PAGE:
Case Studies in the Utility of the Polygraph
Daniel Wilcox1 & Jos Buschman2
1 Wilcox Psychological Associates, Birmingham, UK
2 Legalconnections, Markelo, The Netherlands
[Sexual Offender Treatment, Volume 6 (2011), Issue 1]
The purpose of this presentation is to provide examples of how the polygraph can be used to work more effectively with sexual offenders. The authors describe that the polygraph can offer opportunities to understand the thoughts and behaviours of sex offenders in ways that can inform issues central to the individual's probation or parole conditions. The various case examples used explore multidisciplinary work with the assistance of a polygraphist to, for example, address 'amnesic', as well as more subtle levels of denial, to obtain information associated with additional past offending as well as future risk. They report on an initially challenging offender who, subsequent to making disclosures, reported the belief that this technology was useful for him as a deterrent to engaging in future risky behaviour. The presentation concludes with reflections on these case examples in the monitoring, treating and assessing of sex offenders within the broader context of offender management, rehabilitation, and public protection.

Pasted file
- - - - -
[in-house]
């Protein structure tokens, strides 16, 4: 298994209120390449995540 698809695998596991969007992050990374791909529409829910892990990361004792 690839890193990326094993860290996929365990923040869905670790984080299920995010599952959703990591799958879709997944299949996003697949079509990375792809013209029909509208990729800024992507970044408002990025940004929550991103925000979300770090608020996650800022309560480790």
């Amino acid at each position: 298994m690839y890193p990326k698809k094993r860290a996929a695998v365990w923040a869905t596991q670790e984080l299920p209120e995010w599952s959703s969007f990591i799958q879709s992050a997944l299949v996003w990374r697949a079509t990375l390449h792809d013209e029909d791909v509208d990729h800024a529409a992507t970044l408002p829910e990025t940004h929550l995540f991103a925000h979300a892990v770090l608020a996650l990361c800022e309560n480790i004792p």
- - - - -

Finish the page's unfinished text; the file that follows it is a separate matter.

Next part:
Key words: polygraph, sexual offenders, monitoring, denial
The first author of this manuscript examined the application of the polygraph to specific intervention areas with convicted sex offenders to enhance assessment, focus of specific impediments to treatment and contribute to more comprehensive monitoring and public protection.
This presentation explored experiences in the UK, where the polygraph was voluntarily employed as an adjunct to other established approaches for working with convicted sex offenders. The authors advocated an integrated approach where the polygraph could be employed as an additional external control over the offender's behaviour and as an incentive for convicted sexual offenders to acquire and demonstrate better internal controls over their abusive thoughts and behaviours. It was suggested that in sex offender work the polygraph was, in some ways, analogous to the urinalysis procedure employed in drug monitoring. No one who has a "urinalysis kit" could accurately report having a comprehensive drug treatment programme. However, as with the polygraph, this technology provides a useful tool that may assist in the overall management, treatment and assessment of an offender population.
It was also noted that the polygraph had important utility in the trials conducted in the UK, even though it was administered entirely on a voluntary basis, wherein the convicted offenders could have simply elected not to be polygraphed. In relation to this, the authors would assert, that the aim of any polygraph examination is 'to get the offender to pass', as such a result, based on carefully considered, individualised questions, increases confidence in working with the offender, as well as understanding his offence related thoughts, motivation and behaviour. For this reason a coordinated and integrated approach to employing polygraphy in sex offender work has been found to be most profitable.